Georgia Republican Senator Saxby Chambliss has announced that he will retire at the end of 2014 or another way of puttng it, he will not seek re-election in 2014. Chambliss was in the national spotlight starting in 2011 for being a part of the "Gang of Six" who hoped to work with Democrats and Republicans on a deficit reduction deal. Ultimately, they came up short of bipartisan appeal. Chambliss and the other Republican members of this gang had strong bonds with Democrats and ended up putting in place a framework that would include increases in revenues and cuts in entitlement spending. Because of the increases in revenues, there was a strong backlash among the Right. Organizations backed by the Tea Party already announced that they might challenge Chambliss in the primary. Public Policy Polling found that Chambliss's approval, or lack thereof, would be a hindrance to him keeping his Senate seat.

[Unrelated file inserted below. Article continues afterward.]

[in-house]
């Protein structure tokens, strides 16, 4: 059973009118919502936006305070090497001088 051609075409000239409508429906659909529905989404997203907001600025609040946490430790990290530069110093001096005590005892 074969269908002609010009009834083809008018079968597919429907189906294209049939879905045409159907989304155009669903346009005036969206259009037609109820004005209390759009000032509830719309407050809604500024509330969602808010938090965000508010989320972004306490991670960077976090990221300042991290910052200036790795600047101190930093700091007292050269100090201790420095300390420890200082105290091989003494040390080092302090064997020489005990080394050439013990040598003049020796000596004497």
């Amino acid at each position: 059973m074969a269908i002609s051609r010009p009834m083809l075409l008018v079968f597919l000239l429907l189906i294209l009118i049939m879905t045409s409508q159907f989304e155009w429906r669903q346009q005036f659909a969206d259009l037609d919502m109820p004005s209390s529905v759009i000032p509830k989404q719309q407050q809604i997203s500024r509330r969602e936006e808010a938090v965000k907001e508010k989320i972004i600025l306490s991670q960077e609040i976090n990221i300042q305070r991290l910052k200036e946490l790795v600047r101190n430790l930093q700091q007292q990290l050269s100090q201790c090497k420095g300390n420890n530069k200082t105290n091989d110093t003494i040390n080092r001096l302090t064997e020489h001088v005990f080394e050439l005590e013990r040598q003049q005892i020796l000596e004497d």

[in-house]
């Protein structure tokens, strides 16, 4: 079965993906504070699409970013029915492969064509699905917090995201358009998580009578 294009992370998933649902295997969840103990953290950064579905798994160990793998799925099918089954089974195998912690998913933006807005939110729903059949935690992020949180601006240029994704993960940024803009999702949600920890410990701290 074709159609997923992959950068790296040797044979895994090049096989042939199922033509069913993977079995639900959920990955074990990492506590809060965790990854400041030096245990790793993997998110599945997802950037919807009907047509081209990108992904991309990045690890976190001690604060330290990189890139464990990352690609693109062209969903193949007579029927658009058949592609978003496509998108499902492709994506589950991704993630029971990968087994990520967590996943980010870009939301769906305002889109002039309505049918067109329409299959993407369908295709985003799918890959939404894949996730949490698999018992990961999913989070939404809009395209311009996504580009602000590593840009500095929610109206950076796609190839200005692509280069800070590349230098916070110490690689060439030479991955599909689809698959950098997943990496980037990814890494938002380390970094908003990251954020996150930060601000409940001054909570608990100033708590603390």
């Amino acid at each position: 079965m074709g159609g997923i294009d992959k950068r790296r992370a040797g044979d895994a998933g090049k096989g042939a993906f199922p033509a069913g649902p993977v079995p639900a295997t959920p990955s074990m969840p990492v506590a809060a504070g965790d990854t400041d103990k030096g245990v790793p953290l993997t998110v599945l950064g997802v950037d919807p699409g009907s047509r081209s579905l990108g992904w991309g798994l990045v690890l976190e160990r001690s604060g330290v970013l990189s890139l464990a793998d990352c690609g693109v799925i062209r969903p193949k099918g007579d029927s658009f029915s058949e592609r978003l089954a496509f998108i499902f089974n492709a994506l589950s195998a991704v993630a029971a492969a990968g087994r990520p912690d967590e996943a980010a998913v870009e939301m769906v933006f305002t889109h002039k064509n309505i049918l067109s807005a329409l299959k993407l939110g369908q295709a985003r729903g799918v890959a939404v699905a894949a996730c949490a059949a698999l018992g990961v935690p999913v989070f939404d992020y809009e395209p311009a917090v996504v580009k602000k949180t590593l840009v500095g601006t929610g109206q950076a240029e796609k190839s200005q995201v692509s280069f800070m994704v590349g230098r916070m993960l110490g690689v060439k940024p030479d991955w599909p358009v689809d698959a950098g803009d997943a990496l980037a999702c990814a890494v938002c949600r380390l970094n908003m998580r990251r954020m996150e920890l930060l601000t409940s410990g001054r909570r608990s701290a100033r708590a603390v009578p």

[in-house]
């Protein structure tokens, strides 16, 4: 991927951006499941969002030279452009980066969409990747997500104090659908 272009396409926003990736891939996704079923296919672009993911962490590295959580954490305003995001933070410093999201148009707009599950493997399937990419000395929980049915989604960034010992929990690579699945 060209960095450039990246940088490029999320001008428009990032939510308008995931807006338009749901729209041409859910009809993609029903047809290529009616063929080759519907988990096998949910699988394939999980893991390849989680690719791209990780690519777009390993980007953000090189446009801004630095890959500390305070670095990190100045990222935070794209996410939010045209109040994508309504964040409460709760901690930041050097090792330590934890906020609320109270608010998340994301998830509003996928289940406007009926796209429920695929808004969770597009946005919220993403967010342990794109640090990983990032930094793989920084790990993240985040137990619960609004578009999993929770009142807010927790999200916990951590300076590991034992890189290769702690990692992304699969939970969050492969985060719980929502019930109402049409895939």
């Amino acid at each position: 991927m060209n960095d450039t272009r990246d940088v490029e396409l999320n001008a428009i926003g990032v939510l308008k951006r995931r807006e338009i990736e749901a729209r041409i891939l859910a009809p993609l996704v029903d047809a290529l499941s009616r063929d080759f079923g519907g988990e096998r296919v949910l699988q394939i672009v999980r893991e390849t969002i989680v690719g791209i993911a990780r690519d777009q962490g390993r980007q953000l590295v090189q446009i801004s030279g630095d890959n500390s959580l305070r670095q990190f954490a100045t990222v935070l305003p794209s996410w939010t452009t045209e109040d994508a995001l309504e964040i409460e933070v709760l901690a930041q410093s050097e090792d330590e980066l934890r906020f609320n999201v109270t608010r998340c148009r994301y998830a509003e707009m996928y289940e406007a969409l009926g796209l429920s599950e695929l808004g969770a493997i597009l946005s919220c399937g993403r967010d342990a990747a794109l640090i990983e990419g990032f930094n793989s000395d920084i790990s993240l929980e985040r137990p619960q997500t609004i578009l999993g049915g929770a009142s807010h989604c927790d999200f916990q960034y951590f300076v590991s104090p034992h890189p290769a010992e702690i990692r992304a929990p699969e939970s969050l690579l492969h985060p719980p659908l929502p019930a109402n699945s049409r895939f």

Georgia Representatives Tom Price and Paul Broun expressed interest in challenging Chambliss in the primary. Without him there, it seems likely that one or both of them will run in the primary. Georgia's former Secretary of State Karen Handel might throw her name in the mix, as well. Handel ran for governor in 2010 with the backing of Sarah Palin. Handel's probably best known now, as the person who withheld funding for Planned Parenthood from the Susan G. Komen foundation. Among those on the Right, defundng Planned Parenthood is a very popular move. So, she might get some interest from the Right. Public Policy Polling found that that among Georgia Republicans, the most popular candidate to replace Chambliss in 2014 was Herman Cain. Cain ran for the Republican presidential nomination in 2012 but lost. He became famous for his constant sayings of 9-9-9, his sexual harassment charges, and his fantastic taste in hats. If Cain runs in the primary, you can expect an expensive and long Republican primary which might end up helping the Democrats more than you would think. A dark-horse candidate for the Senate primary race, if not the Senate seat, is Allen West. West lost his Congressional district in the 2012 election, but Georgia Republicans reportedly said they would welcome West with open arms. West returning to run for Senate could make the primary seat turn to the right even more. A move Democrats are hoping for.